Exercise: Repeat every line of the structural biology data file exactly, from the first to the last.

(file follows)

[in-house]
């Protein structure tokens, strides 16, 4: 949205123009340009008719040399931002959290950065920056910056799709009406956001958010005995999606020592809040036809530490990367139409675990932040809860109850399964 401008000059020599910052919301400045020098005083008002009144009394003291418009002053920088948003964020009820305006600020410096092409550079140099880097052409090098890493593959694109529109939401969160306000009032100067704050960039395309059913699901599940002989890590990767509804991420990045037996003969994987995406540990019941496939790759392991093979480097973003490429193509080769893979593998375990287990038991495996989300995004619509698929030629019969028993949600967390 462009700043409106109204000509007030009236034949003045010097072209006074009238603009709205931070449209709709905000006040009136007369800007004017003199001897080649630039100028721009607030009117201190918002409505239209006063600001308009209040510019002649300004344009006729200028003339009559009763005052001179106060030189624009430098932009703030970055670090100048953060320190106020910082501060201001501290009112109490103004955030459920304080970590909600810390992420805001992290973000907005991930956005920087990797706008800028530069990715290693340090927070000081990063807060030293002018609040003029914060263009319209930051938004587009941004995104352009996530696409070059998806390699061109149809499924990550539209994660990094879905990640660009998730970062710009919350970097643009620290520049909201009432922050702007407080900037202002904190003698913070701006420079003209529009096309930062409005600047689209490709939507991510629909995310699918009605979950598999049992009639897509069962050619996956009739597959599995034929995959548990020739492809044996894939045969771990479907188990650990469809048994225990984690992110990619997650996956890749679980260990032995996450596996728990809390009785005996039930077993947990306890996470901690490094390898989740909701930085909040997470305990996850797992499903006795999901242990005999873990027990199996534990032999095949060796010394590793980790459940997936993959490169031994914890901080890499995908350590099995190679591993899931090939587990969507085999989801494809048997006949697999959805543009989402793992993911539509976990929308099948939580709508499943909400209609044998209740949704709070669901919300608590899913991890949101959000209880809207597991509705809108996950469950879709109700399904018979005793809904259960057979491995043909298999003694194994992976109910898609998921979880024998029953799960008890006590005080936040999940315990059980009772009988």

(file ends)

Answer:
[in-house]
């Protein structure tokens, strides 16, 4: 949205123009340009008719040399931002959290950065920056910056799709009406956001958010005995999606020592809040036809530490990367139409675990932040809860109850399964 401008000059020599910052919301400045020098005083008002009144009394003291418009002053920088948003964020009820305006600020410096092409550079140099880097052409090098890493593959694109529109939401969160306000009032100067704050960039395309059913699901599940002989890590990767509804991420990045037996003969994987995406540990019941496939790759392991093979480097973003490429193509080769893979593998375990287990038991495996989300995004619509698929030629019969028993949600967390 462009700043409106109204000509007030009236034949003045010097072209006074009238603009709205931070449209709709905000006040009136007369800007004017003199001897080649630039100028721009607030009117201190918002409505239209006063600001308009209040510019002649300004344009006729200028003339009559009763005052001179106060030189624009430098932009703030970055670090100048953060320190106020910082501060201001501290009112109490103004955030459920304080970590909600810390992420805001992290973000907005991930956005920087990797706008800028530069990715290693340090927070000081990063807060030293002018609040003029914060263009319209930051938004587009941004995104352009996530696409070059998806390699061109149809499924990550539209994660990094879905990640660009998730970062710009919350970097643009620290520049909201009432922050702007407080900037202002904190003698913070701006420079003209529009096309930062409005600047689209490709939507991510629909995310699918009605979950598999049992009639897509069962050619996956009739597959599995034929995959548990020739492809044996894939045969771990479907188990650990469809048994225990984690992110990619997650996956890749679980260990032995996450596996728990809390009785005996039930077993947990306890996470901690490094390898989740909701930085909040997470305990996850797992499903006795999901242990005999873990027990199996534990032999095949060796010394590793980790459940997936993959490169031994914890901080890499995908350590099995190679591993899931090939587990969507085999989801494809048997006949697999959805543009989402793992993911539509976990929308099948939580709508499943909400209609044998209740949704709070669901919300608590899913991890949101959000209880809207597991509705809108996950469950879709109700399904018979005793809904259960057979491995043909298999003694194994992976109910898609998921979880024998029953799960008890006590005080936040999940315990059980009772009988």